This is probably why Nigeria and India agreed recently to work together in the areas of ICT to accelerate innovation and digital economic growth across the country.
The Minister of Communications, Innovation, and Digital Economy, Dr. Bosun Tijani disclosed this after meeting with some Indian officials led by Dr. M.M. Tripathi, the Director-General of the National Institute of Electronics and Information Technology (NIELIT), in New Delhi.
Represented at the meeting by the Director General of the National Information Development Agency (NITDA) Kashifu Inuwa Abdullahi, Tiajni said the collaboration was a significant move towards bolstering collaboration in the realm of digital economy.
The minister said the partnership would also fulfil President Bola Ahmed Tinubu’s vision of creating one million digital jobs for Nigerians by 2025.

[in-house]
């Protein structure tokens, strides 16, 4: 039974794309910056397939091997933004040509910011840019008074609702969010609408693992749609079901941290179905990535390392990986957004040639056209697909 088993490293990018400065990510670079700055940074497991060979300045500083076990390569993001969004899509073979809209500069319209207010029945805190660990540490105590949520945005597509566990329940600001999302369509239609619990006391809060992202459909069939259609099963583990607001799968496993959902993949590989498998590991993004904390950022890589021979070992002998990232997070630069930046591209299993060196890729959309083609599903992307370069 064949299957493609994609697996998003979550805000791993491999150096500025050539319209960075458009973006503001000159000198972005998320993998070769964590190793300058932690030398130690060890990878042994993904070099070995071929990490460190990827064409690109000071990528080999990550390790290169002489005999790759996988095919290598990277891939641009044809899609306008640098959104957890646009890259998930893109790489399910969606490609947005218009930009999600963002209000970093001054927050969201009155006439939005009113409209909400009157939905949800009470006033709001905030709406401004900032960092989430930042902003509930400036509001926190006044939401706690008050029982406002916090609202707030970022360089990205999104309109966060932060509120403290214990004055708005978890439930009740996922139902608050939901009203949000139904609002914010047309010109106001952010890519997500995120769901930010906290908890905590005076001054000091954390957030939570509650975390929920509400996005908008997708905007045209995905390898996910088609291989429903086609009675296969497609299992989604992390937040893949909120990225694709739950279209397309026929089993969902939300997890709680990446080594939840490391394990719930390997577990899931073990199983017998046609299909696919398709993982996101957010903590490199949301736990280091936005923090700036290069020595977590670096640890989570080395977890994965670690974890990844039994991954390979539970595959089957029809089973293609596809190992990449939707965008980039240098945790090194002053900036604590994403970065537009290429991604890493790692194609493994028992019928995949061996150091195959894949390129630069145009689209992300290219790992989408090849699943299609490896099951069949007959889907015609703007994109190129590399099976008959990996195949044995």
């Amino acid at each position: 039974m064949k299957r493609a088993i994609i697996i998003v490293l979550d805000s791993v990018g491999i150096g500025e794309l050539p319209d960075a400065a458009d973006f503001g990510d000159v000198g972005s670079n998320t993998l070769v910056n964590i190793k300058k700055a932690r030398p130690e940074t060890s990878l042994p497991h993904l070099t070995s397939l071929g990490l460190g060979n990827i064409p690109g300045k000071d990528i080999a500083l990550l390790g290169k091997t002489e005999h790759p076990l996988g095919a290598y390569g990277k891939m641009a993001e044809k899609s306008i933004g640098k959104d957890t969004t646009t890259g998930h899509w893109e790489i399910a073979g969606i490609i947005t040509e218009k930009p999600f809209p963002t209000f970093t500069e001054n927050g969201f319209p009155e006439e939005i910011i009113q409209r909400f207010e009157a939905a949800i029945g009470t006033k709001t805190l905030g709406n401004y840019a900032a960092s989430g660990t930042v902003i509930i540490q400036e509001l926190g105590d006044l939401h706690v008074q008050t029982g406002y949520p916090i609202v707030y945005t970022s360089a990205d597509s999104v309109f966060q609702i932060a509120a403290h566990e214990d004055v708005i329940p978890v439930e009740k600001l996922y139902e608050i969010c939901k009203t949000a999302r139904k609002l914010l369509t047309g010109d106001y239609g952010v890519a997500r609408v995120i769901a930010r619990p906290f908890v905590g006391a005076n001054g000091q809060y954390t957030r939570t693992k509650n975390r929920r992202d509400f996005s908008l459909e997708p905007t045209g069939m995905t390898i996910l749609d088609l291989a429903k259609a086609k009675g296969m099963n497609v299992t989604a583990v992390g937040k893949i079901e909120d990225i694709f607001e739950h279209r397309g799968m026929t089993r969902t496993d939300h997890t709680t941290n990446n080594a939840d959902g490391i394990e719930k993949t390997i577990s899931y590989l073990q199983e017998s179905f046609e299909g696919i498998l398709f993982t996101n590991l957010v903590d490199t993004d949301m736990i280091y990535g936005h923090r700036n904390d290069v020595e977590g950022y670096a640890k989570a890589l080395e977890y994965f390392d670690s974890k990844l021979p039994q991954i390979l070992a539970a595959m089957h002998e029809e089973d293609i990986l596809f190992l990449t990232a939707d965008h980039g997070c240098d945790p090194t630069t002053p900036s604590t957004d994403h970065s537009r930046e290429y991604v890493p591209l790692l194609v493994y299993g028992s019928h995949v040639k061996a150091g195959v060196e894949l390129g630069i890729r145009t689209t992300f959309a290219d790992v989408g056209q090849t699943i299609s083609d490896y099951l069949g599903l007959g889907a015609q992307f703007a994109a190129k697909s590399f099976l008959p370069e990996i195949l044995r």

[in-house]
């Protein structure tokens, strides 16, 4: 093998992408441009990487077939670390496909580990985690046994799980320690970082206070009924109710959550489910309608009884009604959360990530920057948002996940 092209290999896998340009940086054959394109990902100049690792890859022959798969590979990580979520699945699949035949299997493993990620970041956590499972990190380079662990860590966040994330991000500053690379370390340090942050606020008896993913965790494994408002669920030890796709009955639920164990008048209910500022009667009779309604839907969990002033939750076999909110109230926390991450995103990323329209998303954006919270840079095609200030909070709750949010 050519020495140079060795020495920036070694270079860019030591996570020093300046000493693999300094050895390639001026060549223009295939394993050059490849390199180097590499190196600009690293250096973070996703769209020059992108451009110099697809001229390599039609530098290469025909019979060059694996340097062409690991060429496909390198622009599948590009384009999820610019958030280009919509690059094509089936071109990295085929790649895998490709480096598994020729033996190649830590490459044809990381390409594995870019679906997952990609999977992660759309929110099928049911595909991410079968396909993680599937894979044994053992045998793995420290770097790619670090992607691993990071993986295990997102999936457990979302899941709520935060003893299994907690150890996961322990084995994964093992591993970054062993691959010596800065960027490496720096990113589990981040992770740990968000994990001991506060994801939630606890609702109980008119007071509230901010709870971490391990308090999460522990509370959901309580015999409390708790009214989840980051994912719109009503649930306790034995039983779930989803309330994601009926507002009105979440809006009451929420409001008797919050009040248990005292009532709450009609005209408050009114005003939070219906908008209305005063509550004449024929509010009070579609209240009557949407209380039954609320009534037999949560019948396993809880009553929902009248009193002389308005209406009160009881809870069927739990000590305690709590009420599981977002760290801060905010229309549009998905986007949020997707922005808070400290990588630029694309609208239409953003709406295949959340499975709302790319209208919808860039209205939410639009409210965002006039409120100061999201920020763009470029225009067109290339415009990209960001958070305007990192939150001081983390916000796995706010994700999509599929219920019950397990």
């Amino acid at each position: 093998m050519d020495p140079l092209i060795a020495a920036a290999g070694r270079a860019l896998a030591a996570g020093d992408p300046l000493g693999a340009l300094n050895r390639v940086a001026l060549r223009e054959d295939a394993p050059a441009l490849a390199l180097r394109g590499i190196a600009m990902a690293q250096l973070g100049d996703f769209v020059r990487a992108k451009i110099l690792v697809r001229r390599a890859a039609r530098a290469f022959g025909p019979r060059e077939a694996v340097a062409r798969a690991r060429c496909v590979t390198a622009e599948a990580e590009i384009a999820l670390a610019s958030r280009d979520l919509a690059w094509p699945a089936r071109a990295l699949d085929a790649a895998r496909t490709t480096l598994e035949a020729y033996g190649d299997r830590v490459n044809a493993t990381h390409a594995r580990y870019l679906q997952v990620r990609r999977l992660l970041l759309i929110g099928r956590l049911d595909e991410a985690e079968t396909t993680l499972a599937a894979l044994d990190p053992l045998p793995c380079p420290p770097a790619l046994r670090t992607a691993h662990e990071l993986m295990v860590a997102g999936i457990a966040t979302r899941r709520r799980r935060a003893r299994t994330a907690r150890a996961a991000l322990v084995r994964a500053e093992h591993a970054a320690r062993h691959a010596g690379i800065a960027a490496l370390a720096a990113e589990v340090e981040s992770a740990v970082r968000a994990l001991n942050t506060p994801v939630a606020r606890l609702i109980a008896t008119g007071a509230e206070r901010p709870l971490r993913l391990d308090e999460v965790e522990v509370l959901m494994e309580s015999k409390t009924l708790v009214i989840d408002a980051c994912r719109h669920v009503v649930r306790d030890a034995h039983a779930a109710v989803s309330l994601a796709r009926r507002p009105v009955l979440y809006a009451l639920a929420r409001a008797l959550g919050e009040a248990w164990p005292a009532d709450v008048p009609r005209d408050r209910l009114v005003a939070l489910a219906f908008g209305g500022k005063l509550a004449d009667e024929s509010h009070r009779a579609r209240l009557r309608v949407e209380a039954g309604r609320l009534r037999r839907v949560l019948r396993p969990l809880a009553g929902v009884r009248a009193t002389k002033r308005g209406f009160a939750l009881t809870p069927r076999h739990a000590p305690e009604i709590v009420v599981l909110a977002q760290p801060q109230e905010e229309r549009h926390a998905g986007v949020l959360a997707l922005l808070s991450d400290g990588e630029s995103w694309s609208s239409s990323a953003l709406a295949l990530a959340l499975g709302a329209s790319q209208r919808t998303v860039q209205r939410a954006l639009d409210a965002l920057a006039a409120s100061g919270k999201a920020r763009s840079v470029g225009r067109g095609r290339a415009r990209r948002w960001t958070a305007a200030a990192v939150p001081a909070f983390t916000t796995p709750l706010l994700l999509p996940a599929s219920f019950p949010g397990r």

The meeting, which was part of the Federal Government‘s participation at the G20 Summit in India, was aimed at fostering a deeper understanding of the Indian digital economy and explore avenues for knowledge sharing and collaboration.
The discussions covered topics ranging from digital skills development to cybersecurity and innovation.
Speaking on behalf Dr Tijani, Inuwa expressed his optimism about the prospects of mutual growth, while underscoring the importance of leveraging India’s vast expertise in digital technologies to bolster Nigeria’s digital economy.
He said leaders from both Nigeria and India emphasised that this partnership is not only about bilateral cooperation but also about contributing to the broader global digital ecosystem.